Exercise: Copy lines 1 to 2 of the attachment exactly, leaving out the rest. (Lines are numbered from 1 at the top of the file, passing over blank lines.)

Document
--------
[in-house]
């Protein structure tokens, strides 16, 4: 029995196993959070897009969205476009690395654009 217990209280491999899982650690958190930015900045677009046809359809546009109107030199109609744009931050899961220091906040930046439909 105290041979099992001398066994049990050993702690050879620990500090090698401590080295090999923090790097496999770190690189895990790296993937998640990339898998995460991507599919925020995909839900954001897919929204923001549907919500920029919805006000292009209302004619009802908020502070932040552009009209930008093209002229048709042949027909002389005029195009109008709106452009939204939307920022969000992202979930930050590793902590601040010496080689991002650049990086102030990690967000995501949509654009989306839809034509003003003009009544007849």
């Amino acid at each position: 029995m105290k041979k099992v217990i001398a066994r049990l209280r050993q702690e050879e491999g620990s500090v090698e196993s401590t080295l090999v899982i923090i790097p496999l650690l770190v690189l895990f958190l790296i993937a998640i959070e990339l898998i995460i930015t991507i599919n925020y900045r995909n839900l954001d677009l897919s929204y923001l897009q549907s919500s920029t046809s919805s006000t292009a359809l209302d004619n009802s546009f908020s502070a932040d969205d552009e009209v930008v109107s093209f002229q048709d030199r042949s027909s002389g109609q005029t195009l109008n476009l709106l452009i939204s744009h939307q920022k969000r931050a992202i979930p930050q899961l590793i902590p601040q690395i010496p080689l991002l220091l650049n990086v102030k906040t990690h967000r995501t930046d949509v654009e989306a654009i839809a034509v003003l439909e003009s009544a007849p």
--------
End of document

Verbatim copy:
[in-house]
């Protein structure tokens, strides 16, 4: 029995196993959070897009969205476009690395654009 217990209280491999899982650690958190930015900045677009046809359809546009109107030199109609744009931050899961220091906040930046439909 105290041979099992001398066994049990050993702690050879620990500090090698401590080295090999923090790097496999770190690189895990790296993937998640990339898998995460991507599919925020995909839900954001897919929204923001549907919500920029919805006000292009209302004619009802908020502070932040552009009209930008093209002229048709042949027909002389005029195009109008709106452009939204939307920022969000992202979930930050590793902590601040010496080689991002650049990086102030990690967000995501949509654009989306839809034509003003003009009544007849």